Sunday, July 24, 2011

Google Made Her Rich, Facebook Made Her A Legend

Some people become famous for what they say. The outstanding ones make their quotes reality. Like Sheryl Sandberg. Woman, who has made it last year to #16 place of 50 Most Powerful Women in Business in the world selected by Fortune magazine and this year jumped to #5 place of 100 Most Powerful Women in the World by Forbes (#2 in Business).

In 2007, Mark Zuckerberg, the co-founder of Facebook, felt a desperate need to turn Facebook from a “cool” social network to a real profitable business. Sheryl Sandberg, Google’s thirty-eight-year-old vice-president for global on-line sales and operations, was recommended to him as a potential partner. They started to talk at a Christmas party, they continued their discussions at the World Economic Forum in Davos, Switzerland in January. The deal was done and Sheryl Sandberg became the first COO of Facebook in March 2008. She started to write a history of a legend for herself.

Influenced By Her Mentor´s Career
Sandberg has benefited from sponsor Lawrence Summers, who was very powerful. First he was her thesis adviser at Harvard Business School. Later when Summers became the chief economist at the World Bank he recruited her as a research assistant. Finally when Lawrence advanced to Treasury Secretary, in 1999, Sandberg became, at twenty-nine, his chief of staff. After the Democrats lost the 2000 election, she decided to move to Silicon Valley to join the technology boom. Sandberg is still very grateful for his support, for encouraging her and helping her to develop: “Nobody can succeed on their own,” she believes.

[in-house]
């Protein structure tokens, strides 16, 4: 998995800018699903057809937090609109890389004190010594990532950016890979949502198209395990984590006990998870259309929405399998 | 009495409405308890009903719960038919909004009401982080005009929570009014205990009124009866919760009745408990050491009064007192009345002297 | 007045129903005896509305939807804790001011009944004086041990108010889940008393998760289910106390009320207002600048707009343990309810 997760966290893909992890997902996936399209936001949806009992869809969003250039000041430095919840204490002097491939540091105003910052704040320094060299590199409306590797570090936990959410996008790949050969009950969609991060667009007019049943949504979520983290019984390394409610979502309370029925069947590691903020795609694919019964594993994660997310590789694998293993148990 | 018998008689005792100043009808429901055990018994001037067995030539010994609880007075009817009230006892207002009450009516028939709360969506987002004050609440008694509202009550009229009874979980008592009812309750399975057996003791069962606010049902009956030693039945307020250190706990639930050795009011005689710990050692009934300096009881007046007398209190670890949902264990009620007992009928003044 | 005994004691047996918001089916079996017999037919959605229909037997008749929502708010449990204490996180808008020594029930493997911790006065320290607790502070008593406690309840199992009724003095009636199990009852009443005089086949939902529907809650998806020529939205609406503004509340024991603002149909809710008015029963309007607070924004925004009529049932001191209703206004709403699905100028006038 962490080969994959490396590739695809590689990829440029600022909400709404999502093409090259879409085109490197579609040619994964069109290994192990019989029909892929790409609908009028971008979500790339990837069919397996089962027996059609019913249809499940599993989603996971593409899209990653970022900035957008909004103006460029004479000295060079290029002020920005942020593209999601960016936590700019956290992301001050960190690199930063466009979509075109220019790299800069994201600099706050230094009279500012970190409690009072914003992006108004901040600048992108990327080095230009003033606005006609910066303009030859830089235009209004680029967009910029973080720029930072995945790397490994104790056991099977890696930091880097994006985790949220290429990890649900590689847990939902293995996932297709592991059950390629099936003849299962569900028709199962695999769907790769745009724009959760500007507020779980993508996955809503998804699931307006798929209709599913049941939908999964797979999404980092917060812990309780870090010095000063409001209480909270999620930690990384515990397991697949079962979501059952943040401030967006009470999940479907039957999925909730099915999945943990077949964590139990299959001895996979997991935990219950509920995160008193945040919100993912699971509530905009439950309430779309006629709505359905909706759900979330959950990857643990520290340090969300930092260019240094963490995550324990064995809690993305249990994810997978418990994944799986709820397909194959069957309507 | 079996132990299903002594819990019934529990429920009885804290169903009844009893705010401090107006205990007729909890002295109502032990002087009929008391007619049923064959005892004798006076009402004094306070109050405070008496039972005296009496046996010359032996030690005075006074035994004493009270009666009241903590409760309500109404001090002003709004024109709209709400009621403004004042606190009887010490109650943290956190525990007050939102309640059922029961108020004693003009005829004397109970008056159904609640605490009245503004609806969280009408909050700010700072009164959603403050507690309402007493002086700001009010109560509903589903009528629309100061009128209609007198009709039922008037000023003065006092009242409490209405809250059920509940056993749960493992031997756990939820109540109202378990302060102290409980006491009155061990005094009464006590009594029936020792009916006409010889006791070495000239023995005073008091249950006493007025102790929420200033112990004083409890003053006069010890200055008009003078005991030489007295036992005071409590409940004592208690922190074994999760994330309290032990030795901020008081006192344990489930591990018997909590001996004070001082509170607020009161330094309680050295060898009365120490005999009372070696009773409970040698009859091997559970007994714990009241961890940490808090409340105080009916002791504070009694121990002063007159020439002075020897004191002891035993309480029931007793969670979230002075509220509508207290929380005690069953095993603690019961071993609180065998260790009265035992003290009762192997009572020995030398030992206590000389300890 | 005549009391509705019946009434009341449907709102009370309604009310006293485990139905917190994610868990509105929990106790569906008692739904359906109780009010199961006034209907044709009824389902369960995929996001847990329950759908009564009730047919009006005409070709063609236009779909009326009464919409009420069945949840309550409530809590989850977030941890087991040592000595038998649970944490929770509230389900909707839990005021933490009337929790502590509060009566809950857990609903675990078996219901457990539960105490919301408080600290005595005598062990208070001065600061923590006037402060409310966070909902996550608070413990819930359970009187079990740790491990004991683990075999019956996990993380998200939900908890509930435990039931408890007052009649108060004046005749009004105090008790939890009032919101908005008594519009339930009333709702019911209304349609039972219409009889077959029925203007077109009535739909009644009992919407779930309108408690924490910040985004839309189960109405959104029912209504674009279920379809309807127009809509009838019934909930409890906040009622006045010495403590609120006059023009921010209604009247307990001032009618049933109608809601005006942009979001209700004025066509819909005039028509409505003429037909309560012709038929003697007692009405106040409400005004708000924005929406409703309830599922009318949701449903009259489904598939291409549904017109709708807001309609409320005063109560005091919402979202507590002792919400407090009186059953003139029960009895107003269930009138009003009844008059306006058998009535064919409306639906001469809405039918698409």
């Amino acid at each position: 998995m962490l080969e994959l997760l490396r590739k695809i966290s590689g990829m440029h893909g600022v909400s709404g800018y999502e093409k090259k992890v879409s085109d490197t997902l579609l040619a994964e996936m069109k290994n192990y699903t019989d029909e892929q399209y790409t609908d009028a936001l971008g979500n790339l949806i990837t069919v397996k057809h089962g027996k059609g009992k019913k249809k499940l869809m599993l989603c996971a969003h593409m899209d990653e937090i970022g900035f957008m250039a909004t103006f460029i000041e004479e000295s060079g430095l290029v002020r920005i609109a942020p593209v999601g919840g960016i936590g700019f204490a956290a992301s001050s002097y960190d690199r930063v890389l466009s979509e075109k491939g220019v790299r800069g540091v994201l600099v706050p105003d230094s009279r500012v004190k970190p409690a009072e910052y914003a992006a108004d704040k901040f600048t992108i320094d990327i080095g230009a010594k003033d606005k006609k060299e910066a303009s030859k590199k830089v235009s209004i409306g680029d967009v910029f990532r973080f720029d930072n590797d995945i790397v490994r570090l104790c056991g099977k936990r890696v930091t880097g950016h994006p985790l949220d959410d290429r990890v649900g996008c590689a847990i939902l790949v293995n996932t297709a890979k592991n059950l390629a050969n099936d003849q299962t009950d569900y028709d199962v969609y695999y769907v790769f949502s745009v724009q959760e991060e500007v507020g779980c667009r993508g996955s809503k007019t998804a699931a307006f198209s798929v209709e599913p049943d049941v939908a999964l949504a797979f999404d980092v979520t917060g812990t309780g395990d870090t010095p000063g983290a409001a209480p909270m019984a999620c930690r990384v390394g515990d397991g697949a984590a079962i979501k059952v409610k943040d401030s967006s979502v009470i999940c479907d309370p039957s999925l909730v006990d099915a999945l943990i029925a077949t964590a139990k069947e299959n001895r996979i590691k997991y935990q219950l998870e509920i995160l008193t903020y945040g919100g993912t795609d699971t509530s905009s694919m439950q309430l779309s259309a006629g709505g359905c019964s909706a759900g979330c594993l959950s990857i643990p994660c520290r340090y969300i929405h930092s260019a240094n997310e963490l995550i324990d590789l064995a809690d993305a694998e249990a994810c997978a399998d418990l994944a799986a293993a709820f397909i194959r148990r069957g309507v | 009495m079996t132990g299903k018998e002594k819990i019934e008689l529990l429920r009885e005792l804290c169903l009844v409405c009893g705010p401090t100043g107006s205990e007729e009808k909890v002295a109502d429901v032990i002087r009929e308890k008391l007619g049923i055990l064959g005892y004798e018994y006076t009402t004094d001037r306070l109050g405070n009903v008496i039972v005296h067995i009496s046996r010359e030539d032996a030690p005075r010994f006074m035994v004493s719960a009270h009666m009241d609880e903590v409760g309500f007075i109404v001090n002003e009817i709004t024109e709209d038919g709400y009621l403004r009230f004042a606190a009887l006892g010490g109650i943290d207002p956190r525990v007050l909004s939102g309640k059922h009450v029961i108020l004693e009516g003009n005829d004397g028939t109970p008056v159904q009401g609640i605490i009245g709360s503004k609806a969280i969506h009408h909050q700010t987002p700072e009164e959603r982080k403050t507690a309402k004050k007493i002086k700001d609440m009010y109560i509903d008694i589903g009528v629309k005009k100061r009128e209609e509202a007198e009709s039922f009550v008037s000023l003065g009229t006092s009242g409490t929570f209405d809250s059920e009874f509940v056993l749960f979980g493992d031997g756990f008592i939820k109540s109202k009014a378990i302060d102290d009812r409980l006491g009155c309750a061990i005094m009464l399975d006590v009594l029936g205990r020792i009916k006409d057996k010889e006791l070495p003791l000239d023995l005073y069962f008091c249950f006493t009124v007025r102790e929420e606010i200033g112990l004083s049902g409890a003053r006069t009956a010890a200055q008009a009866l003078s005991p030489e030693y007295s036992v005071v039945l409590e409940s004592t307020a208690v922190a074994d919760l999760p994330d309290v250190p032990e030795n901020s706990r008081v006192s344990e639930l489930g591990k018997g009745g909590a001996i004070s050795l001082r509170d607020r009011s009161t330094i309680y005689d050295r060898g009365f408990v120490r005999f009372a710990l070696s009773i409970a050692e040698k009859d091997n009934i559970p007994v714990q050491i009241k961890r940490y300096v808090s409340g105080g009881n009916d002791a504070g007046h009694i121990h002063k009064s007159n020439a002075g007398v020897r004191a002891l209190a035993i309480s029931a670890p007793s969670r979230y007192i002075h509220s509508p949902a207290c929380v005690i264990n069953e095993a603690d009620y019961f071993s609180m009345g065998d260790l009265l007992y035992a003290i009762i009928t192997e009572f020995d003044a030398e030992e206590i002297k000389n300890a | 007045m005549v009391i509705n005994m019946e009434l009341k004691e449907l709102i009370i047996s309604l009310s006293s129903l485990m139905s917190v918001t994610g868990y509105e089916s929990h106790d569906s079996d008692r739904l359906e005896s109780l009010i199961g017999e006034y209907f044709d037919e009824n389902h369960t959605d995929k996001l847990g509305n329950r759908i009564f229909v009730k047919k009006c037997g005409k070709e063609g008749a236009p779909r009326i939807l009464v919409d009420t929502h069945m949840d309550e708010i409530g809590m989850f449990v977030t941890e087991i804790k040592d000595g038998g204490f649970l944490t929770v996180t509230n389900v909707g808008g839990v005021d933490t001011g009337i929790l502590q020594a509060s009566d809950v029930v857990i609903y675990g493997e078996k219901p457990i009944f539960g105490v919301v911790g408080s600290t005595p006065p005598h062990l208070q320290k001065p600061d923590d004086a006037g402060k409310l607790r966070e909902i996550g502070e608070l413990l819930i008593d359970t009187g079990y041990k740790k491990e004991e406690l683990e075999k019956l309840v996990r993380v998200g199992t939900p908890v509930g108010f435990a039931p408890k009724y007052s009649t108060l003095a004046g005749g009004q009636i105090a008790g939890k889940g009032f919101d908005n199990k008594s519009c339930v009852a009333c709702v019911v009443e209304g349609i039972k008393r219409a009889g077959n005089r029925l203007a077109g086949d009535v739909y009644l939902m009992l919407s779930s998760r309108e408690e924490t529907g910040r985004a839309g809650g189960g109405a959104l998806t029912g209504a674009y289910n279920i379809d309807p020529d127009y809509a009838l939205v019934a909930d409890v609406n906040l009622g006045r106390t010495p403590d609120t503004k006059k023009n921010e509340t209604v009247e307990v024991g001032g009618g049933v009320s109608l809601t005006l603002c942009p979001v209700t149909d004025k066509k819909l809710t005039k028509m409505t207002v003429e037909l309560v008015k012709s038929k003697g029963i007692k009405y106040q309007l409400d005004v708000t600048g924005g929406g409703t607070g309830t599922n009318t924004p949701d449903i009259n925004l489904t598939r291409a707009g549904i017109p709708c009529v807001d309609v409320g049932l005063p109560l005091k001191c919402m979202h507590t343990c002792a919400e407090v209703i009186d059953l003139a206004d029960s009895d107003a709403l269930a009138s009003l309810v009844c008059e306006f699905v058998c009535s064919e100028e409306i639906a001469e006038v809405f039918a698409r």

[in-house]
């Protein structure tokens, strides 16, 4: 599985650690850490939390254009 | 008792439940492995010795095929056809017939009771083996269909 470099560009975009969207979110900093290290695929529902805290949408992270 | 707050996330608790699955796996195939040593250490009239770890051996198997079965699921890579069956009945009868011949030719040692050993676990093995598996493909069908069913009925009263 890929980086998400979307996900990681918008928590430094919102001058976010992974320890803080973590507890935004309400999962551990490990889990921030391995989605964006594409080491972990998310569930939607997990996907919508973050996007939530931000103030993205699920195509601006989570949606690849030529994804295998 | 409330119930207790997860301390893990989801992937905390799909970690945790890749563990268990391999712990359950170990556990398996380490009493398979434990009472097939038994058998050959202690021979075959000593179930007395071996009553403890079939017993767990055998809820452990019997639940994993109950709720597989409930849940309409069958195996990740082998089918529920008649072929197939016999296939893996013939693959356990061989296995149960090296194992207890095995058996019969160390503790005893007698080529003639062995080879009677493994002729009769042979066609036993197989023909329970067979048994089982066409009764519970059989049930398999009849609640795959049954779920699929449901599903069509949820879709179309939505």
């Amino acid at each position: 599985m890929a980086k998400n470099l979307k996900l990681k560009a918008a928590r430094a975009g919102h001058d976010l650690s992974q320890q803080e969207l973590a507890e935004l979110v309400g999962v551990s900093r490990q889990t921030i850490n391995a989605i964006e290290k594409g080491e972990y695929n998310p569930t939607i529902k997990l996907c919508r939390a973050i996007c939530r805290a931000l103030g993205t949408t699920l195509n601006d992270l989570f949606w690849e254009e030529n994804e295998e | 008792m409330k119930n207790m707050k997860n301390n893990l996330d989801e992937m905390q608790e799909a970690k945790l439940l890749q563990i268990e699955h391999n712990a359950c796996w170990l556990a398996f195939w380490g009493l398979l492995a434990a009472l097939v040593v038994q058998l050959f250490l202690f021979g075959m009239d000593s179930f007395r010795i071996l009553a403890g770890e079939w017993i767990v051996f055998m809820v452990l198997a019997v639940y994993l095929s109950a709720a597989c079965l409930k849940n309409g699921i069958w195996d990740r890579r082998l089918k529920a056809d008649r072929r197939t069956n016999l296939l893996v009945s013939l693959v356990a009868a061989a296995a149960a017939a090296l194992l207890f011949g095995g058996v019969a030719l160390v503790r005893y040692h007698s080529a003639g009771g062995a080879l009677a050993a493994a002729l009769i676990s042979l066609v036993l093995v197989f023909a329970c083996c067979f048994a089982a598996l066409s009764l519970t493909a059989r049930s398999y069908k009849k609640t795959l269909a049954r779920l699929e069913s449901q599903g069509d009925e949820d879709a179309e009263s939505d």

Risk Taking Business Builder
Sandberg has joined Google even when she knew that they didn’t have a business plan. It was a private company, barely three years old, with no steady revenue stream. Her title was business-unit general manager, even though there was no business unit. At the time, Google had four people working on AdWords, a program for selling the small text ads that appear next to related search results. Sandberg volunteered to oversee sales and operations for the project. Before long, AdWords was making money. Soon, Sandberg was working on AdSense, which placed advertisements on external Web sites, with Google taking a slice of the revenues.And finally she got the AOL deal running. She was tough and fearless.

Profit Driven
Her biggest worry was financial. “There was this open question: Could we make money, ever?” The engineers in Facebook were primarily interested in building a really cool site; profits, they assumed, would follow. Thanks to Sheryl, by 2010, a company that was bleeding cash, when she arrived, had become profitable. Within three years, Facebook grew from a hundred and thirty employees to twenty-five hundred, and from seventy million worldwide users to nearly seven hundred million.

Hands-on, Attention To Detail
 “Sheryl always believed that if there were thirty things on her to-do list at the beginning of the day, there would be thirty check marks at the end of the day,” Summers says. Zuckerberg says he’s grateful that Sandberg “handles things I don’t want to.”

Listening, Approachable And Collaborative
Sandberg began to work at Facebook asking questions and listening. “She walked up to hundreds of people’s desks and interrupted them and said, ‘Hi, I’m Sheryl Sandberg,’ ” recalls Chris Cox, the vice-president of product. She goes around the room and asks people, ‘What do you think?’ ” She welcomes debate.
Being Close To Employees